He is survived by his parents and three older brothers, KCRA-TV reported.
In life, Davis sometimes sought out housing services and resources as a longtime member of Sacramento’s homeless community. A day after her death, a community group sought to help others who lived on the nearby streets as a tribute to her.
The group brought dinner and supplies Monday night to people in a plaza just yards from the crime scene and dedicated their efforts to Davis, KCRA-TV reported.
A small bouquet of purple roses with a note that read “Melinda rests in peace” was also left on the street, as well as a card with messages, including one that read: “Melinda, we’re sorry Sacramento failed you. You deserved better.” “. .”
She had recently returned to the downtown business district after officials helped her find housing before the pandemic hit, according to Shawn Peter, a guide with the Downtown Sacramento Partnership.
Davis, who had known Davis for 15 years, told The Sacramento Bee that he had lived in the area on and off for a decade.
“Melinda was a very eccentric person, a very daring lady,” he told the newspaper, saying. “This was her world, 24/7.”
Davis was a regular guest at Maryhouse, a day center for homeless women and children, from 2016 to 2018, director Shannon Stevens said in an email to The Associated Press.
Stevens remembered her as kind, but someone who did not do well in crowds. She was seeking housing services at the time of her death.
“This was a space she came to find respite from the trauma of living on the streets of our city,” Sacramento Loaves & Fishes, which runs the Maryhouse program, said in a statement.
Harris’ relatives rushed downtown Sunday after learning of the shooting, fearing the worst because they knew Harris was a frequent presence at the London nightclub near the crime scene.
They hadn’t heard from him in hours, begging the police for information. Later that day, Harris was the first victim publicly identified by the coroner.
“My son was a very lively young man,” his mother, Pamela Harris, told KCRA-TV. “It’s fun to be around, I like to party, smile all the time. Don’t bother people. For this to happen is crazy. I’m just at the point right now, I don’t know what to do. I don’t know. I don’t even feel that this is real. I feel like this is a dream.”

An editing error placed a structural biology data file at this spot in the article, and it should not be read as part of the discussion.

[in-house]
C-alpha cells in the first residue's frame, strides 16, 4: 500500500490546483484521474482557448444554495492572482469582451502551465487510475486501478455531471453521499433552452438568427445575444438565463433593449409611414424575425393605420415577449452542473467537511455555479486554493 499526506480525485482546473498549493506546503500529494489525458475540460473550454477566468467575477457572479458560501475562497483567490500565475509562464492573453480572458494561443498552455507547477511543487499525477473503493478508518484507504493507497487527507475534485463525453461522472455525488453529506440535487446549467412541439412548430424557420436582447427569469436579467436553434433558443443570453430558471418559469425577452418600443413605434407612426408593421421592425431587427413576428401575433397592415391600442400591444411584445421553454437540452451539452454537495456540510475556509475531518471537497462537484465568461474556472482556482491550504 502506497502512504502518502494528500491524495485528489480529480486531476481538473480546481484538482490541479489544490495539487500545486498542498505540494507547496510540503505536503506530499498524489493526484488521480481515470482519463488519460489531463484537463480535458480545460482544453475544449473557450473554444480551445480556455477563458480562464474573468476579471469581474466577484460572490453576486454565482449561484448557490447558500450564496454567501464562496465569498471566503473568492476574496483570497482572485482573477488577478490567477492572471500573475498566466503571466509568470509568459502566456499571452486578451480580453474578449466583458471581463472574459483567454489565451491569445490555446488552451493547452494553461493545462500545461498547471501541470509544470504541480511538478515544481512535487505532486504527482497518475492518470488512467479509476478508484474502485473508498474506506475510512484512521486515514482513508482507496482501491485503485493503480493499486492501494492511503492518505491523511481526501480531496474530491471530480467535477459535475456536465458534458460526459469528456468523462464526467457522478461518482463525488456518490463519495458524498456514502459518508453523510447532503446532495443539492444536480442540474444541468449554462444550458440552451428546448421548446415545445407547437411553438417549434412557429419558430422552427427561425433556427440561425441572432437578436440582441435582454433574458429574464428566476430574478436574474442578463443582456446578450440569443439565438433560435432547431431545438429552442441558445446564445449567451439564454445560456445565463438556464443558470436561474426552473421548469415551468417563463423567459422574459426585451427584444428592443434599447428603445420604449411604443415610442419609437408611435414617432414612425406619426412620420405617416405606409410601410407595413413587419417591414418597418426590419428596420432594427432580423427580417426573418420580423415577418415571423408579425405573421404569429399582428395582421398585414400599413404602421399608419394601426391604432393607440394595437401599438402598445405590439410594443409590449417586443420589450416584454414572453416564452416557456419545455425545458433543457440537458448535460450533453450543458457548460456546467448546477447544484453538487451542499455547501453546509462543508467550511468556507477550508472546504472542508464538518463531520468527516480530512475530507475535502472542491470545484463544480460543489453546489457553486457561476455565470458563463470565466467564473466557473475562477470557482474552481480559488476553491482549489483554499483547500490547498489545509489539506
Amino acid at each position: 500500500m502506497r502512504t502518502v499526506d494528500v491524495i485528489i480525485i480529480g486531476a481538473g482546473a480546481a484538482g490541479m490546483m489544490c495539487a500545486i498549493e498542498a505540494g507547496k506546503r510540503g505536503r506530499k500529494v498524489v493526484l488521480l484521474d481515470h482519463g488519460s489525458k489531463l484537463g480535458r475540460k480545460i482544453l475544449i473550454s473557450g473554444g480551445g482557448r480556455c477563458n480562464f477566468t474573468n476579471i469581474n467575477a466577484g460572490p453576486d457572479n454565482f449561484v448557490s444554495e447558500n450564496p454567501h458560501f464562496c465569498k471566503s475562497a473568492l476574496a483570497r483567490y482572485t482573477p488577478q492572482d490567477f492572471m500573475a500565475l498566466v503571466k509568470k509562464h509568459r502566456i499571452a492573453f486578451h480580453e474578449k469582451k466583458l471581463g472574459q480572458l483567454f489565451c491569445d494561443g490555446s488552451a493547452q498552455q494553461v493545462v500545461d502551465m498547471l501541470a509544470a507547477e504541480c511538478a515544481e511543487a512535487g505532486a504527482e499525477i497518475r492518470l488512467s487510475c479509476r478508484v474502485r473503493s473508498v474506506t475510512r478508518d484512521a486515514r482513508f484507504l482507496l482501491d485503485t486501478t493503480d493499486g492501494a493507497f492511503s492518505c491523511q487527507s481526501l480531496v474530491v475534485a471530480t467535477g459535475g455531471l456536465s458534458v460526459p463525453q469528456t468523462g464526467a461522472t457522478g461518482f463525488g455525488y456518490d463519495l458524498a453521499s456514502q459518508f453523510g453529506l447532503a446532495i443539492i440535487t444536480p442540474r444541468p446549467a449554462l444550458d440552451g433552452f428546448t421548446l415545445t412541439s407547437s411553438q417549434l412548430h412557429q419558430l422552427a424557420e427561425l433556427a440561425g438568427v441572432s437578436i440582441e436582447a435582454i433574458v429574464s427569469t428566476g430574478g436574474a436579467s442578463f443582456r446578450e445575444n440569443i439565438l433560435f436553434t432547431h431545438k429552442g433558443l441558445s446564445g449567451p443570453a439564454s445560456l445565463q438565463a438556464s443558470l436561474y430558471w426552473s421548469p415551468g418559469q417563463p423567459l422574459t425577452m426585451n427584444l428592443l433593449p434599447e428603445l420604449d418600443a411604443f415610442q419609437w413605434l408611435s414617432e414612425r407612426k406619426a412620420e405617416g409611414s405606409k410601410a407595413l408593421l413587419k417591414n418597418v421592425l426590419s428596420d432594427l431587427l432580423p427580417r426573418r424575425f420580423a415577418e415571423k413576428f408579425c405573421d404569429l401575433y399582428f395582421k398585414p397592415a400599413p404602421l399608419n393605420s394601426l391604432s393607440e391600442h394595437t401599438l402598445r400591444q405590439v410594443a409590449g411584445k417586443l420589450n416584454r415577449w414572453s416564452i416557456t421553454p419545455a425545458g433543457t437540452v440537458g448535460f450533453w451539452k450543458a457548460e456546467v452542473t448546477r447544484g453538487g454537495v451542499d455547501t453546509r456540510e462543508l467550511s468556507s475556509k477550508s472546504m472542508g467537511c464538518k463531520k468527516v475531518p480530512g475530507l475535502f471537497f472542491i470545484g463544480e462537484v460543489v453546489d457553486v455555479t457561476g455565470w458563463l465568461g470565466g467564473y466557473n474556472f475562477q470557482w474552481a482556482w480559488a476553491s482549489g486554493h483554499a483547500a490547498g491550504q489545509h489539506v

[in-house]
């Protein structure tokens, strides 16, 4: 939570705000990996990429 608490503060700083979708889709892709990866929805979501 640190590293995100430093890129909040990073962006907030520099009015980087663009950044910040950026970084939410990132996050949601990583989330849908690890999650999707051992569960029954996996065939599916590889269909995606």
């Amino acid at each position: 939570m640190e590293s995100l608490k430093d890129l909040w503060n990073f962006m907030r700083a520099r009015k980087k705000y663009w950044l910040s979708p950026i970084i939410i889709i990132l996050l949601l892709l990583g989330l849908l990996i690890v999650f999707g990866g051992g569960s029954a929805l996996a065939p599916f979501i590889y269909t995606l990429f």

“This is a sad and terrible act of violence that has claimed the lives of many,” his wife, Leticia Harris, told KCRA-TV. “I want answers so I can have closure for my kids.”
The family had just booked an Airbnb for a trip to Mexico, The Sacramento Bee reported.
Known as “Yami,” Martinez-Andrade was at the center Sunday for a concert, her stepfather told KCRA-TV.
She had saved money from her yard work for the ticket, her stepfather, Frank Gonzales, told the television station.
“It’s been tough. We’re still going through a tough time right now,” Gonzales told KCRA. “Hopefully we get through this.”
She was killed in front of her best friend, according to KXTV-TV, who described her as someone who “lit up the room” and had a positive outlook.
“There was never a dull moment with her. She has a beautiful heart and a beautiful mind. Everyone misses her dearly,” her best friend, who was not named, told KXTV-TV.
The father of six children, all under the age of 9, Hoye-Lucchesi was also a comfort to his own mother when she raised him in Sacramento.
“I never wanted children, and if I said if I was going to have a child, I just wanted a child. And I was blessed with a child,” Sherilyn Hoye told KCRA-TV.
A memorial to him near the crime scene included white and blue balloons, candles and two empty bottles of Hennessy. On the ground, someone wrote “Josh” in what appeared to be blue paint.
“I love you and I miss you. Forgive my heart!” someone wrote in black marker on a white star-shaped balloon. “Things will never be the same again,” read another balloon.
Hoye-Lucchesi’s girlfriend called Hoye at 2:45 am to tell him the tragic news. Her heartbroken mother later saw painful images on social media.
“It was a post of my son dead on the ground. It was sent to me through Instagram. My son was dead on the ground,” Hoye told KCRA.
Dazio reported from Los Angeles. Associated Press writer Kathleen Ronayne in Sacramento contributed to this report.